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Labour• The term ‘labour’ means productive workespecially physical work done for wages.• Labour law also known as employment law isthe body of laws, administrative rulings, andprecedents which address the legal rights of,and restrictions on, working people and theirorganizations.
• There are two broad categories of labour law:First, collective labour law relates to thetripartite relationship between employee,employer and union.Second, individual labour law concernsemployees rights at work and through thecontract for work.The law relating to labourand employment
Factories Act , 1948• The Factories Act provides for the health, safety,welfare, service conditions and other aspects ofworkers in factories.• It applies to all factories employing more than 10people and working with the aid of power oremploying 20 people and working without theaid of power. It covers all workers employed inthe factory premises or precincts directly orthrough an agency including a contractor,involved in any manufacture.
• Some provisions of the Act will vary accordingto the nature of work of the establishment.
• Licensing and renewal of license under the Act.• Provision of adequate safety measures within thefactory premises.• Provision of adequate welfare measures likecrèche, canteen, wash room etc for the workers.• Payment of wages as per the provisions of theAct.• Payment of overtime wages.• Maintenance of registers.• Submission of returns.
Employee StateInsurance Act , 1948• This Act provides for the provision of• benefits to employees in case of• sickness, maternity and employment• injury. All employees including• casual, temporary or contract• employees drawing wages less than• Rs 10000 per month are covered.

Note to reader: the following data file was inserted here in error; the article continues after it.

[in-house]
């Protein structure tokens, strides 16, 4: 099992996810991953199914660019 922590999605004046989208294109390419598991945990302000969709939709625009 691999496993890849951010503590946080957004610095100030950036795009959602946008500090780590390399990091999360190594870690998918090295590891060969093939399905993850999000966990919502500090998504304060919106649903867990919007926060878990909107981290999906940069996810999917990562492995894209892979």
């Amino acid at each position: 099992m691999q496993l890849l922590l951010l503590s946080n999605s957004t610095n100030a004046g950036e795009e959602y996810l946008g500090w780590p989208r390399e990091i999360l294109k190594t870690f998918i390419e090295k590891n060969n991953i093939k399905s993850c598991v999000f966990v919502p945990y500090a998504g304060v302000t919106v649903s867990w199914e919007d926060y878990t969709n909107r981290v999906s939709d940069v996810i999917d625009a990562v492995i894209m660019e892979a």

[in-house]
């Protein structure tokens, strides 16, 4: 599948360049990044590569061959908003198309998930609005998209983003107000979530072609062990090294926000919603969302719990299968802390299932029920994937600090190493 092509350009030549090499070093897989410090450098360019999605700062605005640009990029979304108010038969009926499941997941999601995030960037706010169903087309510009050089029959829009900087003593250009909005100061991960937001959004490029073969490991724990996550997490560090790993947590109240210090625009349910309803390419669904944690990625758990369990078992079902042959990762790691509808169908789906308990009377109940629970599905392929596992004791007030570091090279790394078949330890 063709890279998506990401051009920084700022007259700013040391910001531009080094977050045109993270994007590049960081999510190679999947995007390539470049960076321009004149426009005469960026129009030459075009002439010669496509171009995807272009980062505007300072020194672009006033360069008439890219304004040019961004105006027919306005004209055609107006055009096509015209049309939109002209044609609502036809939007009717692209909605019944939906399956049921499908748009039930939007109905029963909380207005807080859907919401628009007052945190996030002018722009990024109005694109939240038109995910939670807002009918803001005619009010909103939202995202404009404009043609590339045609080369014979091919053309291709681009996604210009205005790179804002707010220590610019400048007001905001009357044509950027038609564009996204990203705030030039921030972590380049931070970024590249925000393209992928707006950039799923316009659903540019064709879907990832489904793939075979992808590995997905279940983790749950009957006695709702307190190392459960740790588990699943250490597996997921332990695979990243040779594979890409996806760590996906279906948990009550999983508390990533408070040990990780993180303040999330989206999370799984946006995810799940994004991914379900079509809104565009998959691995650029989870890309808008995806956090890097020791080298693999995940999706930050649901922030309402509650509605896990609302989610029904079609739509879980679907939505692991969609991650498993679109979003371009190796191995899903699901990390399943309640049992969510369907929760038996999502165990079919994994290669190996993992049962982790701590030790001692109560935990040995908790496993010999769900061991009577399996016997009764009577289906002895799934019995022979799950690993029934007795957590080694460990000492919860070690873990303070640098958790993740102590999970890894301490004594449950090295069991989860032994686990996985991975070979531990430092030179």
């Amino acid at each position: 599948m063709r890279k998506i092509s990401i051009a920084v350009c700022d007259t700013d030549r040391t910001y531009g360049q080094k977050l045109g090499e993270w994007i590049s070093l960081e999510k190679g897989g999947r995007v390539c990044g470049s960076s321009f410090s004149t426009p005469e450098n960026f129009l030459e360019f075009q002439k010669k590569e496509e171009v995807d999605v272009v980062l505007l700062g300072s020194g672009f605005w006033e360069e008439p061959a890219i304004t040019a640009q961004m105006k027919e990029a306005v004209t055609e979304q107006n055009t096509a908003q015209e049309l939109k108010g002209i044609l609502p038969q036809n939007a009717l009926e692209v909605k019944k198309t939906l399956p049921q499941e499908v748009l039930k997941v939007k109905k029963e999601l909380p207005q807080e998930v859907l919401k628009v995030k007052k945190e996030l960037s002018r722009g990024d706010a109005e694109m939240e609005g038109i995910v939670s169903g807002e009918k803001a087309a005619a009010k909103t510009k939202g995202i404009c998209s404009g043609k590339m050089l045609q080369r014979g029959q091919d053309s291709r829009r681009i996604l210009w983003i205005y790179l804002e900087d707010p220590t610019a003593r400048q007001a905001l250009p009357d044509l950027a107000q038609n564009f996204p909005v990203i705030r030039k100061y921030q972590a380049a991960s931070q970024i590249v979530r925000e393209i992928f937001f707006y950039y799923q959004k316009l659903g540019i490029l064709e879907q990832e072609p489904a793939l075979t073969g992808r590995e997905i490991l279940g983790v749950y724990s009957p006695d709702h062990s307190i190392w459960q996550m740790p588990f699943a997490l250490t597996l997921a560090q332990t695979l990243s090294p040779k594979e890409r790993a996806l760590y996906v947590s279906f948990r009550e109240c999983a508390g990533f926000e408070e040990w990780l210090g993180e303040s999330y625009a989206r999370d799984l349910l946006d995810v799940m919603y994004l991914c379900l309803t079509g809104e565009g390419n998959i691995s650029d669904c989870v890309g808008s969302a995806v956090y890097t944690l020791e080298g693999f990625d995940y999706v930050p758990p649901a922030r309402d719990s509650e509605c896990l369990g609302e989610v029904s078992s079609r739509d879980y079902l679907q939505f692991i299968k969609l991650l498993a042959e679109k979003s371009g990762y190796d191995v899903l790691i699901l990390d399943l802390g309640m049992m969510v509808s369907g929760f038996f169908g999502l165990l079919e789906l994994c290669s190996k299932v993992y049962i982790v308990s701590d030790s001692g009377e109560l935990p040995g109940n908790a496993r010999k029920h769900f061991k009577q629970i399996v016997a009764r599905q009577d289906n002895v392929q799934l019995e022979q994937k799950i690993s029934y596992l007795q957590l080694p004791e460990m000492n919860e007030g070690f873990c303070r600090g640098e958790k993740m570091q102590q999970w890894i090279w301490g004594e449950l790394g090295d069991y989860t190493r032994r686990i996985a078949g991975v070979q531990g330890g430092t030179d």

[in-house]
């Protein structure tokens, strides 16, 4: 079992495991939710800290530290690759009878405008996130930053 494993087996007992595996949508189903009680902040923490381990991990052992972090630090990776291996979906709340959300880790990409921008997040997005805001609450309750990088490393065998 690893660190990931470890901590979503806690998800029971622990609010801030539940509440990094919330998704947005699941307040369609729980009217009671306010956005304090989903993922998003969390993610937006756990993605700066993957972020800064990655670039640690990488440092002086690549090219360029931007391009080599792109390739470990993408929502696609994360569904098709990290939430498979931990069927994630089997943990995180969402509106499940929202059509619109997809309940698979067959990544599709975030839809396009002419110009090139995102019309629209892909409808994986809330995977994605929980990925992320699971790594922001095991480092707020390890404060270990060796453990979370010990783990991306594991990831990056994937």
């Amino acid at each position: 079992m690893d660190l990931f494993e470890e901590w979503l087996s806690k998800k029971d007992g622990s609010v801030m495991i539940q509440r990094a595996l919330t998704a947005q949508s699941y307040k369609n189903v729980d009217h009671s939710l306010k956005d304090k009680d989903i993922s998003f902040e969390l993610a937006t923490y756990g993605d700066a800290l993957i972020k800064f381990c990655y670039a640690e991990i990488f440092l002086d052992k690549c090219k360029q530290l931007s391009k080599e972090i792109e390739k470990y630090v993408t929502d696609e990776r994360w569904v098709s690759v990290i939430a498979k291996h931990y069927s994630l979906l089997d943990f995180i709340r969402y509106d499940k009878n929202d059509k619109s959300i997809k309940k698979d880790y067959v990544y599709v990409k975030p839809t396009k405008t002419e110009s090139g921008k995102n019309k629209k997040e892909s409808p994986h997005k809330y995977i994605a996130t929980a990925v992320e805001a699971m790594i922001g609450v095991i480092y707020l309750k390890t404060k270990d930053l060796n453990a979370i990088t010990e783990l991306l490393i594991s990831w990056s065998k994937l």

• Remittance of contribution every month.• Maintenance of registers.• Submission of returns as per the provisions ofthe Act.
Employees ProvidentFund andMiscellaneousProvisions Act , 1952• The PF Act provides for the compulsoryinstitution of contributory provident funds,pension funds and deposit linked insurancefunds for employees.• This Act applies to industries specified inSchedule I employing 20 or more persons andany other class of establishments employing20 or more persons notified by theGovernment.
Maternity Benefit Act ,1961• Maternity Benefit Act aims to regulate theemployment of women in certain establishments forcertain periods before and after child-birth and toprovide for maternity benefits including maternityleave, wages, bonus, nursing breaks etc.• It is applicable to every factory, mine or plantationincluding those• belonging to Government, irrespective of the numberof employees, and to every shop or establishmentwherein 10 or more persons are employed or wereemployed on any day of the preceding 12 months.